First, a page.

The 115th Congressional Session convened on Tuesday, January 3, 2017. Federal health care was a priority. Action was taken immediately when the Senate voted (mostly along party lines) on Wednesday to take its first step toward repealing the Affordable Care Act (ACA.) The 51-48 vote was a procedural motion to start debate on a budget resolution that Republicans hope will result in overhauling ACA (more commonly known as “Obamacare.”) A repeal of the ACA without a solid replacement could prove devastating for people with disabilities.
1. Expanded access to insurance coverage
- Expands Coverage through Individual Mandate, Marketplace, and Medicaid
- Extends Parent-Dependent Coverage
2. Improves Long Term Supports and Services for PWD
- Makes Improvements to Money Follows the Person Program, Home and Community Based Services, and Balancing Incentive Program
3. Enhances Protections for PWD
- Eliminates Insurance Company Discrimination on Pre-existing Conditions
4. Improves Accessibility and Quality of Health Care for PWD
- Mandates Free Coverage of Preventive Services
- Requires Essential Health Benefits be Covered
- Ends Lifetime Limits on Health Benefits
- Improves Accessibility of Examination Equipment and Data Collection
Source: Ohio Disability & Health Program, White Paper 2013
In addition to the budget resolution threat, many states are proposing Medicaid Block Grants for all enrollees including people with disabilities. FamiliesUSA explains that, “a ‘block grant’ is a fixed amount of money that the federal government gives to a state for a specific purpose. If Medicaid was turned into a block grant, the federal government would set each state’s Medicaid spending amount in advance. That amount would presumably be based on some estimate of state Medicaid spending, but most block grant proposals start with significant cuts in federal Medicaid support.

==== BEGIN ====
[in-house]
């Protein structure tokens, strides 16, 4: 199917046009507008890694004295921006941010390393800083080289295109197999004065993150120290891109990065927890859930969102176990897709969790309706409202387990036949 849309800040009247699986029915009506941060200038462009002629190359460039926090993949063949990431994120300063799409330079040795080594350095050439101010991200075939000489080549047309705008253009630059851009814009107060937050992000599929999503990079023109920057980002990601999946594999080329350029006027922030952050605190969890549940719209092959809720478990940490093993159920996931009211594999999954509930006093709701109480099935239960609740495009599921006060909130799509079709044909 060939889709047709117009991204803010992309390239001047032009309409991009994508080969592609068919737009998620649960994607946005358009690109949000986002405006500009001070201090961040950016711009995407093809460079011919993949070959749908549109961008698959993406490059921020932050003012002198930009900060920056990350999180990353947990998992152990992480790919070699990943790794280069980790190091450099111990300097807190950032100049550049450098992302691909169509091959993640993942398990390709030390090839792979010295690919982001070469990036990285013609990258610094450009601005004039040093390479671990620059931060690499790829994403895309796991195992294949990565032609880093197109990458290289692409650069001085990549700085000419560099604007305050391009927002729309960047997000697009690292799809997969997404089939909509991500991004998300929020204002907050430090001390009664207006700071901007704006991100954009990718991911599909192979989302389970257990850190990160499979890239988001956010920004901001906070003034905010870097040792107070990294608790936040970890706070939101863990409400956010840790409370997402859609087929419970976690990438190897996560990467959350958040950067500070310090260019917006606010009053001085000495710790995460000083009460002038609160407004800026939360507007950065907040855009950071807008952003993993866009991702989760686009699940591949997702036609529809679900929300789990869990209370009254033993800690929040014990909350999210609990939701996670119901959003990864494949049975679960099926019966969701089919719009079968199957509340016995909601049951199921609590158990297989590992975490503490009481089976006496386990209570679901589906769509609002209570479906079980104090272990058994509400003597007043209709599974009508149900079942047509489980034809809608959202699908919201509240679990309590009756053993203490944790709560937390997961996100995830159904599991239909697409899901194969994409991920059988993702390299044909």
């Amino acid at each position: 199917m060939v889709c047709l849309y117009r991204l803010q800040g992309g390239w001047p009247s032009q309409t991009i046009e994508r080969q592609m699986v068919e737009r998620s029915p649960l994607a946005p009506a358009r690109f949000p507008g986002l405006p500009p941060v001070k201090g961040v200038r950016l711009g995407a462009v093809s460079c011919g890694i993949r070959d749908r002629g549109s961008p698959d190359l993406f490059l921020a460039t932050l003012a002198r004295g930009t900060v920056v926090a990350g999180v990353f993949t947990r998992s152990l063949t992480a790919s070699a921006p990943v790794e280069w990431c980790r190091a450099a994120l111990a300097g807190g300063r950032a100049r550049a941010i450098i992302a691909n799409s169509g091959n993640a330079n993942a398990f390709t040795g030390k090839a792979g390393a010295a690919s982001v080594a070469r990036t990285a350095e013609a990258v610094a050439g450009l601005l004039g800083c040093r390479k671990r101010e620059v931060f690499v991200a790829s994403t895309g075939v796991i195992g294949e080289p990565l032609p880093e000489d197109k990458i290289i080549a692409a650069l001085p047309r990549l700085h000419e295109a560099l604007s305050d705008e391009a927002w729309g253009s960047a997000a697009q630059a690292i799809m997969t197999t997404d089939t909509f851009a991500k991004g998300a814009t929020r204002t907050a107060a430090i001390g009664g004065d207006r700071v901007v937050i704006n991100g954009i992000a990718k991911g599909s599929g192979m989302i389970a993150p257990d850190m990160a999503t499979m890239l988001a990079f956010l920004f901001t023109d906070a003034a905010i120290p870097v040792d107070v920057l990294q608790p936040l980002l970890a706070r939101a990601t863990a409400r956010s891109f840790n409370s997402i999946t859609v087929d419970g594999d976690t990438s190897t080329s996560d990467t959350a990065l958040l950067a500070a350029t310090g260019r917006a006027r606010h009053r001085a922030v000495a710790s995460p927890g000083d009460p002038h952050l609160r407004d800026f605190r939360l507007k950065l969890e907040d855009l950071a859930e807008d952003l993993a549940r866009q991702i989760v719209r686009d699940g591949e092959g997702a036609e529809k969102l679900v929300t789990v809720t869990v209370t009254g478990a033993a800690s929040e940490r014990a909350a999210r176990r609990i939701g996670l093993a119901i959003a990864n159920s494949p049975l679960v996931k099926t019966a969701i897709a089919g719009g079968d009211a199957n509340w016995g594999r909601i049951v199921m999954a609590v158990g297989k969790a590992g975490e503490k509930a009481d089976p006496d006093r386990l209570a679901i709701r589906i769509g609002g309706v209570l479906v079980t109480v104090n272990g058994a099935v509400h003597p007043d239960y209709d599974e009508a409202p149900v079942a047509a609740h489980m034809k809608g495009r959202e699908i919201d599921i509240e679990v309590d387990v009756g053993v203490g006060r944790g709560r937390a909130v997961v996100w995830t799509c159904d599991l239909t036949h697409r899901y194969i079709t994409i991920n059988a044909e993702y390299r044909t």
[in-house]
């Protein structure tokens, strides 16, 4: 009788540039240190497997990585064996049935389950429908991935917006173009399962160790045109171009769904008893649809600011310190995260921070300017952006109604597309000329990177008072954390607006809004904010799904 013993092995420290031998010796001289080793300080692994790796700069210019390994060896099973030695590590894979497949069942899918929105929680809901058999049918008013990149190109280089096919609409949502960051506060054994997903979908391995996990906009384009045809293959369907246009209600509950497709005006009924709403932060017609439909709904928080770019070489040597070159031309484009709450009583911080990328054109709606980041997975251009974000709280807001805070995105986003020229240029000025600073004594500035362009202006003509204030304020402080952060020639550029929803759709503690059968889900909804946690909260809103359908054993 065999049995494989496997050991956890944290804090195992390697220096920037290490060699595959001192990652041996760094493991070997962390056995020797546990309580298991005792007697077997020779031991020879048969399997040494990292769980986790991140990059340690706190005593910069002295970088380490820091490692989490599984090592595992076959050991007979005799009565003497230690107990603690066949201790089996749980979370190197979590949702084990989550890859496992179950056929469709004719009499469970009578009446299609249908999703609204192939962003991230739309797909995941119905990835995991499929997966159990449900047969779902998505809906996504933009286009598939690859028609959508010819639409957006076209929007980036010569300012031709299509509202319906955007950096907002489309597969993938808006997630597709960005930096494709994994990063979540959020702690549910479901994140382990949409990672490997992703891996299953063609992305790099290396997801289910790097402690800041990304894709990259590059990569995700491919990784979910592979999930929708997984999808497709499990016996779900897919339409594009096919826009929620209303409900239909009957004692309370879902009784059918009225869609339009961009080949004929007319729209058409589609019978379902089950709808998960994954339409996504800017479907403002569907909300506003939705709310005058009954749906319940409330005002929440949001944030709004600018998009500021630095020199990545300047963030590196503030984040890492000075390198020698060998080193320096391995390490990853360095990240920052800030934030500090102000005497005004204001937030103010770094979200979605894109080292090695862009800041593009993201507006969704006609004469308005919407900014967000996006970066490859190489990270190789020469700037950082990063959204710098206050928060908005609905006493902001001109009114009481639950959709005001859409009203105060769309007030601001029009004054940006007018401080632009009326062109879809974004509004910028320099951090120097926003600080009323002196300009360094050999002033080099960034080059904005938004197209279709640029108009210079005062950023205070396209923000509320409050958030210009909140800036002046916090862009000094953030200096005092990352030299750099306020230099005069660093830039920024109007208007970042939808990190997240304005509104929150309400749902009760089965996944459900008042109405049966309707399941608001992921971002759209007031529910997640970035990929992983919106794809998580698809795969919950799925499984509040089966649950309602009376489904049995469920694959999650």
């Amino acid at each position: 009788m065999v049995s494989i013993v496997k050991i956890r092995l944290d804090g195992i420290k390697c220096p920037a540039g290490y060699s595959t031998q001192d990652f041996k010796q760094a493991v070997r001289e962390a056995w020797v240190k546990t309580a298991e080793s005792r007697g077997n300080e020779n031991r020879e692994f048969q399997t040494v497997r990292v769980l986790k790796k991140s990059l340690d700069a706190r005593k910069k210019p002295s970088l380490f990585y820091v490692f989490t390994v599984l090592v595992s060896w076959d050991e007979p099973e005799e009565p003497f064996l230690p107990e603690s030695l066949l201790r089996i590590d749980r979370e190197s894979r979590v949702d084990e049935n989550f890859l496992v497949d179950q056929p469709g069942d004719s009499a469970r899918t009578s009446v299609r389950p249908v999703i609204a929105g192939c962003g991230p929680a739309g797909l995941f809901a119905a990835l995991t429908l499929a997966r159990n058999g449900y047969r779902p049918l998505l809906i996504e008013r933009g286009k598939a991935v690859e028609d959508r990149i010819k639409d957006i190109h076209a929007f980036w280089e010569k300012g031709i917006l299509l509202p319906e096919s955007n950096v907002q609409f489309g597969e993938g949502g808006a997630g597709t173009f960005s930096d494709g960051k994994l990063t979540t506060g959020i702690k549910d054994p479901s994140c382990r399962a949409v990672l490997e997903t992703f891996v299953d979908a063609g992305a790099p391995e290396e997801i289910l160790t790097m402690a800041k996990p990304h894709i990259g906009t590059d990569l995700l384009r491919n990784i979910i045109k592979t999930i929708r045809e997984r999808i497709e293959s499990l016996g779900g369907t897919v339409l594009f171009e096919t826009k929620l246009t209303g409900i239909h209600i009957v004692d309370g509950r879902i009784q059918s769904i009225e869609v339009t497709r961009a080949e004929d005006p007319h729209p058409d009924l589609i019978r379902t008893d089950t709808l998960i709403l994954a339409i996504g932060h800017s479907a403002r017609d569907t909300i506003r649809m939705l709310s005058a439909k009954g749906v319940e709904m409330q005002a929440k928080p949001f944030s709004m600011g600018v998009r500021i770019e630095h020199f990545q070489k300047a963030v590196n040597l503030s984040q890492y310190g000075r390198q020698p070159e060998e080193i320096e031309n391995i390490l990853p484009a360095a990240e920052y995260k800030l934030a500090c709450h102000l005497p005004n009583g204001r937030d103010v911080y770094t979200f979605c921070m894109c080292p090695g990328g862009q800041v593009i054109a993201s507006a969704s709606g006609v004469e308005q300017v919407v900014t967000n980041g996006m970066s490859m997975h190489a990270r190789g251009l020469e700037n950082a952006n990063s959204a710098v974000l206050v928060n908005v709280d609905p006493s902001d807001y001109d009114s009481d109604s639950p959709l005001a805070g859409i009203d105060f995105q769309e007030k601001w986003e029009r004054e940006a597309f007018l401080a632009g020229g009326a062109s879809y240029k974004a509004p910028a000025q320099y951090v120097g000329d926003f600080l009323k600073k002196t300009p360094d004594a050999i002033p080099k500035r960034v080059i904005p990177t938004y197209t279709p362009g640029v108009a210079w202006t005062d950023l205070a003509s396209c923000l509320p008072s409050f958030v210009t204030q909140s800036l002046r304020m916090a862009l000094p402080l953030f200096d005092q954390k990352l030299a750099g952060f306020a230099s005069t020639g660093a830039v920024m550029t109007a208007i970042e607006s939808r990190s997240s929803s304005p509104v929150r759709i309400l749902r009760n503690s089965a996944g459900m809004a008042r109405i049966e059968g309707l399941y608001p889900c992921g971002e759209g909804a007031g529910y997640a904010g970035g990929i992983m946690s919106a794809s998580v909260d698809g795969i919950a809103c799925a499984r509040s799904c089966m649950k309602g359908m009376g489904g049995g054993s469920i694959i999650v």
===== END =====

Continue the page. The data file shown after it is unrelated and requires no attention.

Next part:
Once the amount is set by the federal government, it will not change, even if a state’s actual program costs are greater than the allotted amount. If a state’s costs exceed the amount of the block grant, it will have to use its own funds to make up the difference or, more likely, cut services for low-income residents, including children, seniors, and people with disabilities.”
The challenge of block grants is compounded by the issue that many states have existing Wait Lists for community-based disability services. For example, Florida has a wait list of more than 22,000; Georgia and Maryland each have 8,000 awaiting services; followed closely by Tennessee with 7,000 on its wait list. Connecticut has the fewest families on its wait list for services which still exceeds 2,000 individuals. If a state’s block grant proposal includes reductions in federal Medicaid spending (as most do) then states like Florida will start out with even less federal funding than they have now. How will they address ever growing wait lists? Your voice and advocacy are needed now!
We’re mere weeks away from the first of the 2017 state sessions. Sunrise urges you to sign up as a self-advocate or ally via: email@example.com. As a disability advocate, your help is needed to promote, protect and defend the human rights of people with disability.
And don’t forget to mark your calendars with these important dates!